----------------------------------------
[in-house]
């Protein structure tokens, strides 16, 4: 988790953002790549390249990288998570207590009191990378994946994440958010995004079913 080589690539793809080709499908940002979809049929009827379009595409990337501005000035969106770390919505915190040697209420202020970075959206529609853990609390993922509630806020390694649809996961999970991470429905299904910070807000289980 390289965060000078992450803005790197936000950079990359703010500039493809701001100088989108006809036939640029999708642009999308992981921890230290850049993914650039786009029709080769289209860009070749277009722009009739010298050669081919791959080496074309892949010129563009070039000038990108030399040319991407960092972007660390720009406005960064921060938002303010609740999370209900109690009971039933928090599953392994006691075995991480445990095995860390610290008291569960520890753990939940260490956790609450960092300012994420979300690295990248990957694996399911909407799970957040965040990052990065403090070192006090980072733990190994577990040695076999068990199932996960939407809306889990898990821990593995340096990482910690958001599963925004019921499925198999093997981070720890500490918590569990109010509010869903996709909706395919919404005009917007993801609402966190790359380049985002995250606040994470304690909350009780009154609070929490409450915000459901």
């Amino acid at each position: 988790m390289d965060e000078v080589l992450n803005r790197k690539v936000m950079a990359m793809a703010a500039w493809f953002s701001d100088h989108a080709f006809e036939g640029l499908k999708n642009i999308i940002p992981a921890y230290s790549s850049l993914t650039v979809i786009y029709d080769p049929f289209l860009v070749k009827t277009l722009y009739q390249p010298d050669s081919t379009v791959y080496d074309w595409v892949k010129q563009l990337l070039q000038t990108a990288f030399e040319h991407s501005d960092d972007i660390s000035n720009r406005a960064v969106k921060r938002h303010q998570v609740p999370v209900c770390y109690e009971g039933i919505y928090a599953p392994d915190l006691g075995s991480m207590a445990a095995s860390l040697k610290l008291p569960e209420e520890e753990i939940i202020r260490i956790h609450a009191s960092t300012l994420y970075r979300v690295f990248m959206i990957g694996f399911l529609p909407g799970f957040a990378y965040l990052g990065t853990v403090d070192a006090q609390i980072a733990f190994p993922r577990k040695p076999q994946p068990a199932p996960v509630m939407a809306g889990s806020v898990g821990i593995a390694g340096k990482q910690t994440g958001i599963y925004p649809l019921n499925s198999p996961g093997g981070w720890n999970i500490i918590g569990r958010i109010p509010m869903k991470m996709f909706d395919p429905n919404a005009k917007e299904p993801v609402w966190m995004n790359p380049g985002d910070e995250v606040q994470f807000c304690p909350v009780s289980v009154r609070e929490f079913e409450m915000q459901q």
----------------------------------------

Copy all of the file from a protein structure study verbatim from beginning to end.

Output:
[in-house]
């Protein structure tokens, strides 16, 4: 988790953002790549390249990288998570207590009191990378994946994440958010995004079913 080589690539793809080709499908940002979809049929009827379009595409990337501005000035969106770390919505915190040697209420202020970075959206529609853990609390993922509630806020390694649809996961999970991470429905299904910070807000289980 390289965060000078992450803005790197936000950079990359703010500039493809701001100088989108006809036939640029999708642009999308992981921890230290850049993914650039786009029709080769289209860009070749277009722009009739010298050669081919791959080496074309892949010129563009070039000038990108030399040319991407960092972007660390720009406005960064921060938002303010609740999370209900109690009971039933928090599953392994006691075995991480445990095995860390610290008291569960520890753990939940260490956790609450960092300012994420979300690295990248990957694996399911909407799970957040965040990052990065403090070192006090980072733990190994577990040695076999068990199932996960939407809306889990898990821990593995340096990482910690958001599963925004019921499925198999093997981070720890500490918590569990109010509010869903996709909706395919919404005009917007993801609402966190790359380049985002995250606040994470304690909350009780009154609070929490409450915000459901």
């Amino acid at each position: 988790m390289d965060e000078v080589l992450n803005r790197k690539v936000m950079a990359m793809a703010a500039w493809f953002s701001d100088h989108a080709f006809e036939g640029l499908k999708n642009i999308i940002p992981a921890y230290s790549s850049l993914t650039v979809i786009y029709d080769p049929f289209l860009v070749k009827t277009l722009y009739q390249p010298d050669s081919t379009v791959y080496d074309w595409v892949k010129q563009l990337l070039q000038t990108a990288f030399e040319h991407s501005d960092d972007i660390s000035n720009r406005a960064v969106k921060r938002h303010q998570v609740p999370v209900c770390y109690e009971g039933i919505y928090a599953p392994d915190l006691g075995s991480m207590a445990a095995s860390l040697k610290l008291p569960e209420e520890e753990i939940i202020r260490i956790h609450a009191s960092t300012l994420y970075r979300v690295f990248m959206i990957g694996f399911l529609p909407g799970f957040a990378y965040l990052g990065t853990v403090d070192a006090q609390i980072a733990f190994p993922r577990k040695p076999q994946p068990a199932p996960v509630m939407a809306g889990s806020v898990g821990i593995a390694g340096k990482q910690t994440g958001i599963y925004p649809l019921n499925s198999p996961g093997g981070w720890n999970i500490i918590g569990r958010i109010p509010m869903k991470m996709f909706d395919p429905n919404a005009k917007e299904p993801v609402w966190m995004n790359p380049g985002d910070e995250v606040q994470f807000c304690p909350v009780s289980v009154r609070e929490f079913e409450m915000q459901q």